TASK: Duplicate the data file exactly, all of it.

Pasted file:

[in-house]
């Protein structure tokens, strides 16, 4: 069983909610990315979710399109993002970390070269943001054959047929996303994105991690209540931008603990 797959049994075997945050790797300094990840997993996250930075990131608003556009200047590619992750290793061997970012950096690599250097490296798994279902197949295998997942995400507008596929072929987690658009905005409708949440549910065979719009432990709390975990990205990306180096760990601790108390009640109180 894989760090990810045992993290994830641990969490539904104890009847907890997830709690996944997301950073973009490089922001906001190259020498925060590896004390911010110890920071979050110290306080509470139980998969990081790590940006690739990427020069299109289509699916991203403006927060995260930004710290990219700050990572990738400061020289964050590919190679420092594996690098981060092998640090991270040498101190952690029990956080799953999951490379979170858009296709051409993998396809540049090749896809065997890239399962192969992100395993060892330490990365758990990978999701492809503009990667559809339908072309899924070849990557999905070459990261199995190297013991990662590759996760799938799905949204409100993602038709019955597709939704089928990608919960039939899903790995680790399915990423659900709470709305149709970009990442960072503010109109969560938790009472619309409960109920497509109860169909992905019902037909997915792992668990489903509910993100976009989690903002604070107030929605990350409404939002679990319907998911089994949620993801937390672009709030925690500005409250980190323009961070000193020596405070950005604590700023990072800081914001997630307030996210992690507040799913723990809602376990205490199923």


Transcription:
[in-house]
């Protein structure tokens, strides 16, 4: 069983909610990315979710399109993002970390070269943001054959047929996303994105991690209540931008603990 797959049994075997945050790797300094990840997993996250930075990131608003556009200047590619992750290793061997970012950096690599250097490296798994279902197949295998997942995400507008596929072929987690658009905005409708949440549910065979719009432990709390975990990205990306180096760990601790108390009640109180 894989760090990810045992993290994830641990969490539904104890009847907890997830709690996944997301950073973009490089922001906001190259020498925060590896004390911010110890920071979050110290306080509470139980998969990081790590940006690739990427020069299109289509699916991203403006927060995260930004710290990219700050990572990738400061020289964050590919190679420092594996690098981060092998640090991270040498101190952690029990956080799953999951490379979170858009296709051409993998396809540049090749896809065997890239399962192969992100395993060892330490990365758990990978999701492809503009990667559809339908072309899924070849990557999905070459990261199995190297013991990662590759996760799938799905949204409100993602038709019955597709939704089928990608919960039939899903790995680790399915990423659900709470709305149709970009990442960072503010109109969560938790009472619309409960109920497509109860169909992905019902037909997915792992668990489903509910993100976009989690903002604070107030929605990350409404939002679990319907998911089994949620993801937390672009709030925690500005409250980190323009961070000193020596405070950005604590700023990072800081914001997630307030996210992690507040799913723990809602376990205490199923």